Over the centuries, starting even with Posy rings in the middle ages, rings have been given as tokens of affection. However, despite what many modern brides may think, the styles, materials, symbols, and stones that were used varied widely throughout history, and it wasn’t until the 20th century when diamond engagement rings became a norm. Let’s look to history and imagination to suggest five engagement ring options for the vintage, discerning bride:
Use a Wedding Band as an Engagement Ring
Yes, you read that right – a wedding band. My own engagement ring is a wedding band, my husband’s grandmother’s. As a woman who didn’t need a big ring, the wedding band with its small row of diamonds was absolutely perfect. Once we did get married, the original engagement ring that went with the band was what we used – reversing the norm! I’m proud of our unique and one-of-a-kind “engagement ring”, which allowed us to make a family heirloom all our own.
My own antique engagement ring from the 1930’s
From deep rosy gold Victorian rings, to plain bands in warm, buttery high karat gold, there are countless varieties of rings to choose from. What wedding band could you see using as your engagement ring?
Victorian rose gold dogwood flower wedding band, of substantial weight and with intricate engraving.
Antique buttery 22k gold wedding band with an inscription from 1921
Vintage rose gold ruby flower band
Vintage 14k white and yellow gold diamond band
A unique and beautifully detailed gold and blue enamel wedding band
A Cluster Vintage Engagement Ring
While a solitaire diamond ring is one of the most common engagement ring styles, a cluster ring is a unique take that allows you to get more sparkle for your money. When stones are clustered together in a setting, smaller carat stones can be used to the same visual effect as a large stone – and is a lot lighter on the pocket book. Cluster designs are also an eternal classic, and have been used as a design element in rings for centuries.
Antique 1920’s platinum and yellow gold 1 carat diamond cluster ring
A great example of how smaller diamonds can look much larger in a cluster setting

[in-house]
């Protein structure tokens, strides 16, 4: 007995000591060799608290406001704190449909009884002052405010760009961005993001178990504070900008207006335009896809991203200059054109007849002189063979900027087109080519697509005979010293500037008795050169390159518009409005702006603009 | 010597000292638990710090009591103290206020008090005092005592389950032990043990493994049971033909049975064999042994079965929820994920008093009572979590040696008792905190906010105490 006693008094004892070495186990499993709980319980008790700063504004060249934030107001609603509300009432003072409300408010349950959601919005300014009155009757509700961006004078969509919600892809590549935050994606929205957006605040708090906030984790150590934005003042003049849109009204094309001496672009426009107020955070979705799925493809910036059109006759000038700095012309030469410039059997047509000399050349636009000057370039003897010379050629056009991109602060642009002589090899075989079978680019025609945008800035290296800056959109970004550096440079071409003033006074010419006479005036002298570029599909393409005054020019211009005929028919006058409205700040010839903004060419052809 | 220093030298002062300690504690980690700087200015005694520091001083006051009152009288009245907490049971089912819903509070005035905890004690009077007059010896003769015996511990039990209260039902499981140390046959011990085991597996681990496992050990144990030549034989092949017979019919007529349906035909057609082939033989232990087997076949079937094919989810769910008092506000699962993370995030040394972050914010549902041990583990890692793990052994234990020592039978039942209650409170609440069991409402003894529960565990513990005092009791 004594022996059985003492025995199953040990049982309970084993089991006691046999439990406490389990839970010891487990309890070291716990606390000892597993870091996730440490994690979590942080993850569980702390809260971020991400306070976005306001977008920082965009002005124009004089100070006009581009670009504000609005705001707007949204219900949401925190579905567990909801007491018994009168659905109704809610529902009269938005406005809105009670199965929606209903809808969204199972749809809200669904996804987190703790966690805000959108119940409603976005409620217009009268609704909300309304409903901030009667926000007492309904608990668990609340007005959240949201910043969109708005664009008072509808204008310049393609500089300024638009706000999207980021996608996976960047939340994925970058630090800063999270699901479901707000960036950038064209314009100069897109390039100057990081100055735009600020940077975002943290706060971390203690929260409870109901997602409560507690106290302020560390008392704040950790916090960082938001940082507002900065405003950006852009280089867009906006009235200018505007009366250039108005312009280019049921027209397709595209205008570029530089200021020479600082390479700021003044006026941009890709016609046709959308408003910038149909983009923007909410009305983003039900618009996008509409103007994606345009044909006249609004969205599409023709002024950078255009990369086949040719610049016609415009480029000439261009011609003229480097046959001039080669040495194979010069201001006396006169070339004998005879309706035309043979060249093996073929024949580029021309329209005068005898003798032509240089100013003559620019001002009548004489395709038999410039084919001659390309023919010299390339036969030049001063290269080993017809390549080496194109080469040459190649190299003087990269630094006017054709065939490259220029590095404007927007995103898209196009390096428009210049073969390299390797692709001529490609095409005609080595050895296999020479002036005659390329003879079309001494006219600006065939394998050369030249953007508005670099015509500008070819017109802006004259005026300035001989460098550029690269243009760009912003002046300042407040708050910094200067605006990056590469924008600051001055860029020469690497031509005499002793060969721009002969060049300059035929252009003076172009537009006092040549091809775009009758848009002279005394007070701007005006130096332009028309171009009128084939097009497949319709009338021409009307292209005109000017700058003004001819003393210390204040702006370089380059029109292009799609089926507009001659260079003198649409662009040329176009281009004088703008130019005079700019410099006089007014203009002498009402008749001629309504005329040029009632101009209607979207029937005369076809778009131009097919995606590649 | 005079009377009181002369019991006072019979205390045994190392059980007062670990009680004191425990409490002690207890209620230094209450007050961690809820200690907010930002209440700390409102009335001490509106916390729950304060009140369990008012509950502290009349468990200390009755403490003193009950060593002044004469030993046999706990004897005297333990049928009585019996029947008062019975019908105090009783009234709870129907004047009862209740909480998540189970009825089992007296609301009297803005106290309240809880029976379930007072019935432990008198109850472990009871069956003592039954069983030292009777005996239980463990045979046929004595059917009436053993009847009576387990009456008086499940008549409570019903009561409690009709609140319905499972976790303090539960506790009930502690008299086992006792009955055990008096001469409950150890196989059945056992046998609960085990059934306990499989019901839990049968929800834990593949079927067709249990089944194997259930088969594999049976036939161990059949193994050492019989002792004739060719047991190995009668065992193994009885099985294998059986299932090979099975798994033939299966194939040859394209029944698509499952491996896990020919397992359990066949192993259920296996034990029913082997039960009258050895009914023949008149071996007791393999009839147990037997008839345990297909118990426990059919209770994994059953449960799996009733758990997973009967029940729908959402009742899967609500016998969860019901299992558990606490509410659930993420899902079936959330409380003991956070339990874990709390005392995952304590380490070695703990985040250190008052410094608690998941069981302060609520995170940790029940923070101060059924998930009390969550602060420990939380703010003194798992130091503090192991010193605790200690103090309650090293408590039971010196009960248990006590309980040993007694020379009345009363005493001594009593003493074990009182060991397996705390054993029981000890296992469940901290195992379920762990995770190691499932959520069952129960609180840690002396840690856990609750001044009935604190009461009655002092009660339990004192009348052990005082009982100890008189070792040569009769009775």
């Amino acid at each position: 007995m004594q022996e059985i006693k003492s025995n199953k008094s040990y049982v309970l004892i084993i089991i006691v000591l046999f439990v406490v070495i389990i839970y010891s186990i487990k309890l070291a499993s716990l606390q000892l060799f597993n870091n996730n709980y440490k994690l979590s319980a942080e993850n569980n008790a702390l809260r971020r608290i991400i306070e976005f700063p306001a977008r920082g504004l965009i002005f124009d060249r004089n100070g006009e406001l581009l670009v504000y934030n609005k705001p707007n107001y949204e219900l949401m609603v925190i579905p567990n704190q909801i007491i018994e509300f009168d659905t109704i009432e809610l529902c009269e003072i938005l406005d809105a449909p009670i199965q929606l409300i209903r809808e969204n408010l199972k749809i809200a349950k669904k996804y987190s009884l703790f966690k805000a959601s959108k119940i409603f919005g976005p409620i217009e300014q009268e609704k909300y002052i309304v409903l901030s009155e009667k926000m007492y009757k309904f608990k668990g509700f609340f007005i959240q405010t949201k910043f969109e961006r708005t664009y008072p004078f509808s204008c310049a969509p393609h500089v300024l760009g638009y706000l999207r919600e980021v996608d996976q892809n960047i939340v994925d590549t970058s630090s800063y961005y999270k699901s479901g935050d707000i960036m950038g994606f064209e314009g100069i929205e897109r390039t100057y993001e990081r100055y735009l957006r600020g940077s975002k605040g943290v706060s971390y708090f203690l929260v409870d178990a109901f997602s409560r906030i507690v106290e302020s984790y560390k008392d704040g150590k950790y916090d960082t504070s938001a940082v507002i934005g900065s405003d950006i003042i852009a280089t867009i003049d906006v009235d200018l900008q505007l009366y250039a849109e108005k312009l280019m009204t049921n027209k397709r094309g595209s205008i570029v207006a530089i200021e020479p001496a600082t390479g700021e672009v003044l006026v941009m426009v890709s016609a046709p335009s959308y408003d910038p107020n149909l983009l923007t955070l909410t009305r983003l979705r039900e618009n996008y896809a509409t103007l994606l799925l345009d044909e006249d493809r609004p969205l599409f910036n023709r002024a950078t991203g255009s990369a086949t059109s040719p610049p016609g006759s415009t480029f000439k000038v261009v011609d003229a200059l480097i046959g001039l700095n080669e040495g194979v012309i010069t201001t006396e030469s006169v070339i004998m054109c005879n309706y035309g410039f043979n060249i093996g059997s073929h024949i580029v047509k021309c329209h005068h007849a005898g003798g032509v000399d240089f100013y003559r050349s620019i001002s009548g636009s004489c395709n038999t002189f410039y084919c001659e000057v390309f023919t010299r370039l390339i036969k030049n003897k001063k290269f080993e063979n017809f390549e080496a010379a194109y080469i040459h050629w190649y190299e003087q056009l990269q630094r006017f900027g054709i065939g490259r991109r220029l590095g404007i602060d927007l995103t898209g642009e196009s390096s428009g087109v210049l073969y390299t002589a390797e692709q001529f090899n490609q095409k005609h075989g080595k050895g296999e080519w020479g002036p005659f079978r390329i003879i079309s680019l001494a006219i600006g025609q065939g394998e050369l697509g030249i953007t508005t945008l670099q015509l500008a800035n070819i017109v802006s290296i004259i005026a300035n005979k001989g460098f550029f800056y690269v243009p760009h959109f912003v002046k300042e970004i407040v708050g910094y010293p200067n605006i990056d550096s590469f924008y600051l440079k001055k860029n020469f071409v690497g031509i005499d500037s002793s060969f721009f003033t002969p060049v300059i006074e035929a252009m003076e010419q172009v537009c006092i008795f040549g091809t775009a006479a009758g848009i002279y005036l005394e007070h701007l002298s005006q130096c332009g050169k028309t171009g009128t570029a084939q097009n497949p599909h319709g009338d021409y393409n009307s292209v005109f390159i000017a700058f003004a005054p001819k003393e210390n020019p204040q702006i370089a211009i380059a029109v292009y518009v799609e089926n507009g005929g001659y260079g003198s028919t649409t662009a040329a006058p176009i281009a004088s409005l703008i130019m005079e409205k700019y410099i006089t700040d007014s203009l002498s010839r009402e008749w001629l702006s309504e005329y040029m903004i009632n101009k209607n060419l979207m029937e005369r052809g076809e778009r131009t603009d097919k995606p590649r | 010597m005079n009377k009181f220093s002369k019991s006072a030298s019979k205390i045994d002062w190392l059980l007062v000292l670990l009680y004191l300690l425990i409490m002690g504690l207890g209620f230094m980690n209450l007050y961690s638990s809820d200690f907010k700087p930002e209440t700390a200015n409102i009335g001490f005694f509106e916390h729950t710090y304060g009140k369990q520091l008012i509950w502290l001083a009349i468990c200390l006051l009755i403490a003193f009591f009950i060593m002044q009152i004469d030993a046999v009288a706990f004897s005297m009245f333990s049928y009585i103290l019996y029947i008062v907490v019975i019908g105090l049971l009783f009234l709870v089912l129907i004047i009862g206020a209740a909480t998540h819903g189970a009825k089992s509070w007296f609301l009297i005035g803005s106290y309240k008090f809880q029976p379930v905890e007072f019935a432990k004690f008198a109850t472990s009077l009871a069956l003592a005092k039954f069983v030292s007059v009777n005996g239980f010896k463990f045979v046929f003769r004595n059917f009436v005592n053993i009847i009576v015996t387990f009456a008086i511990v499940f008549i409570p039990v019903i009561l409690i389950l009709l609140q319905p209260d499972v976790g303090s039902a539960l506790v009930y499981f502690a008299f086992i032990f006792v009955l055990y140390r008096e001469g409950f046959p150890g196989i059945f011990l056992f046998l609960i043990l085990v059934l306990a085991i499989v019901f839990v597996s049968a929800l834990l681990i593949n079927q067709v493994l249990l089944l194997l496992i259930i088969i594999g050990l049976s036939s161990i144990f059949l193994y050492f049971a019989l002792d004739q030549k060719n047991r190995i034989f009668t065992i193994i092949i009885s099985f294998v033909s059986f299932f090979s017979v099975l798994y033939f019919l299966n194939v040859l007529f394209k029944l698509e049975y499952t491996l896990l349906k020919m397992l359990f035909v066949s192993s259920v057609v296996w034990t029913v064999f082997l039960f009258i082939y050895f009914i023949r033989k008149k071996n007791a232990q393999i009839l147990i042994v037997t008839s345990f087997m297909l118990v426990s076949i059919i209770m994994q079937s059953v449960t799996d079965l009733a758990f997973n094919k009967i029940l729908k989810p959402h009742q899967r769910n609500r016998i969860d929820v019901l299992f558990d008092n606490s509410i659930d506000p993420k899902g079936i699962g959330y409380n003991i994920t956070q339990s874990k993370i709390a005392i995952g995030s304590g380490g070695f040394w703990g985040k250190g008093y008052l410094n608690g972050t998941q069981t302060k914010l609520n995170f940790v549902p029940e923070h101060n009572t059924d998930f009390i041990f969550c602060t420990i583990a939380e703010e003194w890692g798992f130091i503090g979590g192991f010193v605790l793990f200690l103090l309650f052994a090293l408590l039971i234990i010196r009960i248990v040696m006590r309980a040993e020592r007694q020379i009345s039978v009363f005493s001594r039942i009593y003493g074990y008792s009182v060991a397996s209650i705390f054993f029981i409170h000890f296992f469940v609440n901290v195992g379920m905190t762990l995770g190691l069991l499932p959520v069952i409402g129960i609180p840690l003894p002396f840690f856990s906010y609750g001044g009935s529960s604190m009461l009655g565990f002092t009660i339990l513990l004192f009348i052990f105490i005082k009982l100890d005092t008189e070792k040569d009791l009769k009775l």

A star shaped dainty diamond cluster engagement ring
A 1940’s white gold buckle shaped diamond cluster makes quite a statement!
Colored Stone Vintage Engagement Ring
A diamond is forever…or is it? While diamonds have been used in rings for hundreds of years, the diamond engagement ring craze is a newer phenomenon, made popular in the 1930’s and 40’s by DeBeers jewelry company. At the time, diamonds were neither scarce nor particularly valuable, so DeBeers coined the famous phrase and did targeted marketing (as well as controlled the supply!) to create a desire for diamonds and a belief in their value.
So…don’t believe the hype! Other stones can make marvelous engagement rings, as we saw firsthand with Princess Kate Middleton’s gorgeous sapphire ring. To help in choosing your stone, consider the meaning and symbolism behind each:
Agate: truth, protection, strength
Amethyst: the “lovers gemstone”, signifying true love and fidelity
Aquamarine: courage to overcome fears, protection on journeys
Blue topaz: fidelity, friendship, gentleness, and integrity
Emerald: fertility and calm
Garnet: fertility, protection and healing
Onyx: thought to deflect the negativity of others — associated with determination and perseverance
Pearl: harmony, humility, purity, worth
Ruby: fire, passion, the opening of the heart
Turquoise: friendship, associations with nature
A stunning Victorian rose gold synthetic emerald and diamond ring (sold, Stacey Fay Designs)
An antique emerald and rose cut diamond ring; custom order for a client. This is a halo design – another take on a cluster ring!
A rose cut diamond is surrounded by rubies in this unique “target” antique ring
This simple and more modern vintage ruby ring is perfect for the bride who prefers dainty designs
Queen Victoria’s engagement ring had snakes, and yours can too in this stunning antique garnet snake ring.
With a large aquamarine stone and a halo of hearts and flowers, this ring screams romance
A deep blue sapphire is encircled by diamonds in this stunning vintage piece.
A domed amethyst cabochon is set in a rose, yellow and green flower setting in this Art Deco piece
A Family Heirloom Makes a Wonderful Vintage Engagement Ring
Which brings me to my fourth point – as you and your love are talking together about marriage and engagement, consider whether a family member may have a suitable ring. Too many family heirlooms are sold off or melted down over the generations, so your breathing new life into one can be extraordinarily meaningful. You can of course keep the ring intact as I did with my own, or, many brides are choosing to get their heirloom stones reset into modern settings.
Choose an Engagement Ring with a Symbolic Number of Stones
While people often think about the symbolism in the stones themselves, the design or number of stones in a ring can speak to your commitment and future together. Toi et moi rings – French for “me and you” – are highly sentimental, yet with two stones are simple enough not to overwhelm. Trinity rings, with three stones – one for the past, present, and future – also offer a highly symbolic ring which doesn’t fit the solitaire norm. What number of stones is significant for your life?
A vintage toi-et-moi (“me and you”) red spinel ring
A unique and mystical toi et moi ring, with moonstone and an emerald doublet
A Victorian rose gold ring with two synthetic emeralds and seed pearls in an infinity pattern
A stunning Victorian turquoise ring with five stones lined up perfectly. Does the number 5 symbolize anything for you?
Post contributed by Stacey Kennealy, curator and owner of Stacey Fay Designs Jewelry